It wasn’t the first handheld PC (nor Valve’s first efforts at PC hardware – RIP, Steam Machines), but Valve’s scale and the Steam platform’s reach meant that it could be mass produced at an affordable price point, with the software nous to make it a legitimate console experience. Valve is constantly improving the Steam Deck too, to the point where many launch quibbles with both the software and hardware (on later manufacturing runs) have been essentially wiped out.
The sleeping giant of PC gaming had awoken. Rather than just eyeing up Sony and Microsoft as competition, Nintendo now has PC/console hybrid manufacturers tracking it in their sights, leveraging the form factor that Nintendo had pioneered and had made the Switch so compelling.
Opening the floodgate
Valve has legitimized the handheld PC concept, and with that floodgate now open, more and more handheld PC manufacturers are entering the race, some with hardware even more exciting than the Steam Deck. Aya Neo has quietly been crowdfunding an entire range of portable PCs, and is growing a loyal army of fans. This year marks the launch of its Aya Neo 2 hardware, a portable gaming PC with an industrial design even more familiar to console gamers than the Steam Deck, and one that includes even more powerful AMD internals along with what’s among the best screen we’ve ever seen in a handheld device. It’s one of several new machines that Aya Neo is bringing to market this year, and its hardware waiting list of customers speaks to the growing popularity of – and trust in – the brand.
It’s not just the portability factor that these machines ape, but the living room play, too. Both the Steam Deck, Aya Neo 2, and many similar portable PCs, can easily be docked in a cradle and hooked up to a TV, expanding their reach into becoming the dominant gaming machine not only in your backpack but while on your couch, too. While it’s not quite the same all-in-one controllers/dock combo package that the Switch offers (you’ll need to pick up some sold-separately accessories for the majority of these portable PCs), the option is there.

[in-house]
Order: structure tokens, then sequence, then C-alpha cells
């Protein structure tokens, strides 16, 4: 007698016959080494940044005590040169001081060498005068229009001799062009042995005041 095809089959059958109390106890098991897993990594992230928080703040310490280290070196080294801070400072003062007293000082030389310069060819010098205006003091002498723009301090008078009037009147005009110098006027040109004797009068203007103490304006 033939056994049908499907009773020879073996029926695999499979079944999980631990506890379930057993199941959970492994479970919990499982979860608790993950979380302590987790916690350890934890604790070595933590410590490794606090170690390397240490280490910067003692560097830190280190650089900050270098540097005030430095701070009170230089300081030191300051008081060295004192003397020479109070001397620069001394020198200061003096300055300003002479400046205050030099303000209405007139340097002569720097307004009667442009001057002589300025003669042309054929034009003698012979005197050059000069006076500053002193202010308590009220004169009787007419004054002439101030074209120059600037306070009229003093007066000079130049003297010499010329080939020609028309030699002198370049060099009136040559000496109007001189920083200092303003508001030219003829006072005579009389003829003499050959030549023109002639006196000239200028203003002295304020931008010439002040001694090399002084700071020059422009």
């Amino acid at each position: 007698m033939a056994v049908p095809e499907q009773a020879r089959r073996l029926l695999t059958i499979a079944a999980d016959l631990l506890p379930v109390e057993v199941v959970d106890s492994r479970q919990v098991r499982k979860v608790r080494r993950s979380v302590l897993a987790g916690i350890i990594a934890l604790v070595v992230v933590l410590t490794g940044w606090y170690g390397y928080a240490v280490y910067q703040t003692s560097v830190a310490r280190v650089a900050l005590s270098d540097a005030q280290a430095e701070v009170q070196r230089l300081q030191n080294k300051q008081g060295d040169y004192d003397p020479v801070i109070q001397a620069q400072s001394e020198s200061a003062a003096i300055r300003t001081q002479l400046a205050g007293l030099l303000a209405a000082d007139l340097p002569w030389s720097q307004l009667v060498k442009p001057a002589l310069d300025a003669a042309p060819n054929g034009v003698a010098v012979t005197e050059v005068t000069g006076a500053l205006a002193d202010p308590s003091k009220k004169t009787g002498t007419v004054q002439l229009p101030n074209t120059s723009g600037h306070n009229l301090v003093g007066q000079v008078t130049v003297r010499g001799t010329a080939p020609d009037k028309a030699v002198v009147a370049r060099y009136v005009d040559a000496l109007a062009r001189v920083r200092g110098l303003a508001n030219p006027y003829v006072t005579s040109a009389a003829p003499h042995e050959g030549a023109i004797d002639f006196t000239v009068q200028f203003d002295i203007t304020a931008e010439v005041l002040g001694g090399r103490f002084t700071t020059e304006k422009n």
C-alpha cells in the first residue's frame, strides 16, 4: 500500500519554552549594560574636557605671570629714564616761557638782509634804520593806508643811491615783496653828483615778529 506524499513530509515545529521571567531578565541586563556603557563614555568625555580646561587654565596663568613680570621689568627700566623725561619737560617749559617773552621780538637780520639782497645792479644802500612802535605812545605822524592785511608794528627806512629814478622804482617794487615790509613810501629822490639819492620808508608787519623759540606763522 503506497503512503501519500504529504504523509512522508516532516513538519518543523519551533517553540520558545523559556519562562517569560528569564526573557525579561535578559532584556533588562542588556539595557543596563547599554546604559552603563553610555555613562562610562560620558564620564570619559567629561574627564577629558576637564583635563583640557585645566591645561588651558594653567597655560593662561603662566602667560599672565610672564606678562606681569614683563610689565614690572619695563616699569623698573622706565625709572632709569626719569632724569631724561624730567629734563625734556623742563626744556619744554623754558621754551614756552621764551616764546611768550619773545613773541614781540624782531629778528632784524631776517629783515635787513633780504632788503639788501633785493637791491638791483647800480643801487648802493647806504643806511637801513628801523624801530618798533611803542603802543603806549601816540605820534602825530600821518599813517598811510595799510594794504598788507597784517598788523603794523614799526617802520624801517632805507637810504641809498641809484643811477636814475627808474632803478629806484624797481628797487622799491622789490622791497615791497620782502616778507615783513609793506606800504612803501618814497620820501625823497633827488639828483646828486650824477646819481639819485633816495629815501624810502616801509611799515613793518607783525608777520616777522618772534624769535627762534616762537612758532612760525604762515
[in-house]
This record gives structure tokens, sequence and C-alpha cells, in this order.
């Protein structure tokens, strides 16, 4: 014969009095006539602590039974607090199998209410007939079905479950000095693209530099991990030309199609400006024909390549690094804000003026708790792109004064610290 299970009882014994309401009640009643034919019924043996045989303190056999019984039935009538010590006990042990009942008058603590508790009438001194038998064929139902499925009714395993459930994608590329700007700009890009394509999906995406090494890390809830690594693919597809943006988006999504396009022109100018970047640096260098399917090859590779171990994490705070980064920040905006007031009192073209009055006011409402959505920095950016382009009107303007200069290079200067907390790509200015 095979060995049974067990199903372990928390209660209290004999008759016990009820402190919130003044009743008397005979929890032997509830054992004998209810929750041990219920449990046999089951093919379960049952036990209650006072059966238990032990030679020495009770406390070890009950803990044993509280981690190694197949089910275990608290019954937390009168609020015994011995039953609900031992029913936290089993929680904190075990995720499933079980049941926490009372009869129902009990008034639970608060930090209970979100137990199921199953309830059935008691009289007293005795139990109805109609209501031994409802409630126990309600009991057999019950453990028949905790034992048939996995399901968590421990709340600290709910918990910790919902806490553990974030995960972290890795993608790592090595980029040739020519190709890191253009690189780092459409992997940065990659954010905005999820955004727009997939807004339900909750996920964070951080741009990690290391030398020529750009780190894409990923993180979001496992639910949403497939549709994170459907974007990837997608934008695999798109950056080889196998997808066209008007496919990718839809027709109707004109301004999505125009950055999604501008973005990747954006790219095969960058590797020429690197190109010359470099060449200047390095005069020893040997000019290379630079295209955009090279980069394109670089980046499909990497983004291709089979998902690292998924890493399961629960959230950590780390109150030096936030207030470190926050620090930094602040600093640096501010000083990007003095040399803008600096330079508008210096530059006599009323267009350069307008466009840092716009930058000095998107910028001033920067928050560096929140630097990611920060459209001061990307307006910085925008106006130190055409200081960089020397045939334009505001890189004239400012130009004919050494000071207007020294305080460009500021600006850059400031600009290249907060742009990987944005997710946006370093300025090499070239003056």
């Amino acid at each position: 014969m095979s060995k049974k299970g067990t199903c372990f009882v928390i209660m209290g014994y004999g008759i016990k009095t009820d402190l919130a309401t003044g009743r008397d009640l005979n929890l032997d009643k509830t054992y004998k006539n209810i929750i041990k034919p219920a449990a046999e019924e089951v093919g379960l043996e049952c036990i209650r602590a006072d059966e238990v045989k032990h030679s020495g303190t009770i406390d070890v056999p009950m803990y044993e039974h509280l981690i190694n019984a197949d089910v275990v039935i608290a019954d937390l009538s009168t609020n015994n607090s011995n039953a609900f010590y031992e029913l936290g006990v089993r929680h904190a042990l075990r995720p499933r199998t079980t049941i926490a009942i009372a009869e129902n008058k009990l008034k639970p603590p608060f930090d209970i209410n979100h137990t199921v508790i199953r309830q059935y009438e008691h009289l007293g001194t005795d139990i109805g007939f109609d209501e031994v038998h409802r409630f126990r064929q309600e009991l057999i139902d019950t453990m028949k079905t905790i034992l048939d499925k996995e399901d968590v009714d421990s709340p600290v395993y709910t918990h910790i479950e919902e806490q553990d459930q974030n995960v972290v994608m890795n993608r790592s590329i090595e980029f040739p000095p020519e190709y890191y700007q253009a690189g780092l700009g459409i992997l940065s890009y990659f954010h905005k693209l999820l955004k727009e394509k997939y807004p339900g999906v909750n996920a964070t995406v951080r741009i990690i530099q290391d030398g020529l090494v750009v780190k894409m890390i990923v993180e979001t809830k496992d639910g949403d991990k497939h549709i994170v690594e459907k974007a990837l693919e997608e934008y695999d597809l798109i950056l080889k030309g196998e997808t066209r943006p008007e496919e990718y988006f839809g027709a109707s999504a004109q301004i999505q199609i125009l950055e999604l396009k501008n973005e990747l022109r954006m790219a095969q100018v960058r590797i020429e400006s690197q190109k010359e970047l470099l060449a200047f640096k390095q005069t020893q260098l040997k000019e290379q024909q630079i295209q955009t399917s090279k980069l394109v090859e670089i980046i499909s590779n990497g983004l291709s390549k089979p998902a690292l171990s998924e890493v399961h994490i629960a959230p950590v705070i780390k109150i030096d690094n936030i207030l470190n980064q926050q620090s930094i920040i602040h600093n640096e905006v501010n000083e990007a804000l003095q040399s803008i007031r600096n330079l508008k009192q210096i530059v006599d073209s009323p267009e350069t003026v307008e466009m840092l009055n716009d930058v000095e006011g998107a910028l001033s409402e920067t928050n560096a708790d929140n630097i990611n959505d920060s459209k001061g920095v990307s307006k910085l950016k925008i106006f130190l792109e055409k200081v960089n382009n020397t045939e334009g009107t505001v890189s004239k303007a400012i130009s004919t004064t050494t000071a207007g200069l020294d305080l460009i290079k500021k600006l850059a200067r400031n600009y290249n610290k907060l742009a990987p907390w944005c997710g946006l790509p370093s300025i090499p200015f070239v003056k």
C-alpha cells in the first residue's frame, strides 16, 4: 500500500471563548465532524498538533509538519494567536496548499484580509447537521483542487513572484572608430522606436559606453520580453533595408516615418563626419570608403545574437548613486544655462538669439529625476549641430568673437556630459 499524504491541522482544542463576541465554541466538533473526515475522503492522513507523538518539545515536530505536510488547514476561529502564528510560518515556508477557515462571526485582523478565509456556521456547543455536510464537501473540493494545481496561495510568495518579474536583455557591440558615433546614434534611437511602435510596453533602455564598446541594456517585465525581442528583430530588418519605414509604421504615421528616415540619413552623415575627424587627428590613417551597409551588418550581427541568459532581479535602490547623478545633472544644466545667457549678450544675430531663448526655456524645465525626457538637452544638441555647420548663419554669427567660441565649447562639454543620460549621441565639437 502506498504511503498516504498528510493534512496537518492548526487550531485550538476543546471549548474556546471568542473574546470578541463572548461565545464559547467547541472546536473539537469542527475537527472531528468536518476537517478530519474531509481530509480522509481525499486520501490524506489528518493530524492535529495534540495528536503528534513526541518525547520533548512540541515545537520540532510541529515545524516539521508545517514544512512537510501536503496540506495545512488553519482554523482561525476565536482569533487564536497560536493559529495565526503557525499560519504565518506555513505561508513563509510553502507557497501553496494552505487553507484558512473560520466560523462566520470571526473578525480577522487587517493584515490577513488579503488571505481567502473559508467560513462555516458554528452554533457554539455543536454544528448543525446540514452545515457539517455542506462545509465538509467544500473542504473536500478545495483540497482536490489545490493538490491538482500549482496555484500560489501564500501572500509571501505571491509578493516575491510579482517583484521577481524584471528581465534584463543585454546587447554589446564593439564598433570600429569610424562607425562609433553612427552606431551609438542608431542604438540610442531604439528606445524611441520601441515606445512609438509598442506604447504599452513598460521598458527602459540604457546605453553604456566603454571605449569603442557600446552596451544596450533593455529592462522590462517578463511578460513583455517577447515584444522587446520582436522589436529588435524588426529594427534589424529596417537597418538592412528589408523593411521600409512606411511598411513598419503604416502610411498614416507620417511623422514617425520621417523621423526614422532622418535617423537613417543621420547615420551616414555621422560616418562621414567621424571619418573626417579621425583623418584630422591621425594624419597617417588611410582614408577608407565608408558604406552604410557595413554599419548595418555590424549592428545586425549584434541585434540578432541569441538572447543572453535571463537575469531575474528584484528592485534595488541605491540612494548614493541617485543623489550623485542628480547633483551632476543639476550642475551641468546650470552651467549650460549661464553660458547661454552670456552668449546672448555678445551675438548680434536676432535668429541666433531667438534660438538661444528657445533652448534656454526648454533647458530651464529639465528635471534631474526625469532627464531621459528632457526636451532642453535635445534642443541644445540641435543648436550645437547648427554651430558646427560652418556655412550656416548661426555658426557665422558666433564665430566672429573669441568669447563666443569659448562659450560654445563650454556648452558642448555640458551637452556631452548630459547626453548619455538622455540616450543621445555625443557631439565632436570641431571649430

And with PC gaming an open market, these accessories come in all shapes, sizes, and – crucially – at all different price points, from the most basic keyboards and mice to esports-grade gamepads.
That degree of choice extends to the games and software you can install on these devices, too. Tending to run on either Windows or Linux, it doesn’t take much computing knowledge to open up literally decades of games to these systems, from DOS classics to the growing range of recent ports from PlayStation and Xbox consoles. And you’re not tied to one storefront either: though the Steam Deck encourages you to use Valve’s Steam storefront, just like other PC handhelds it’s a piece of cake to fire up games from Epic Games Store, Xbox for PC, Amazon Games, GOG and countless other sellers.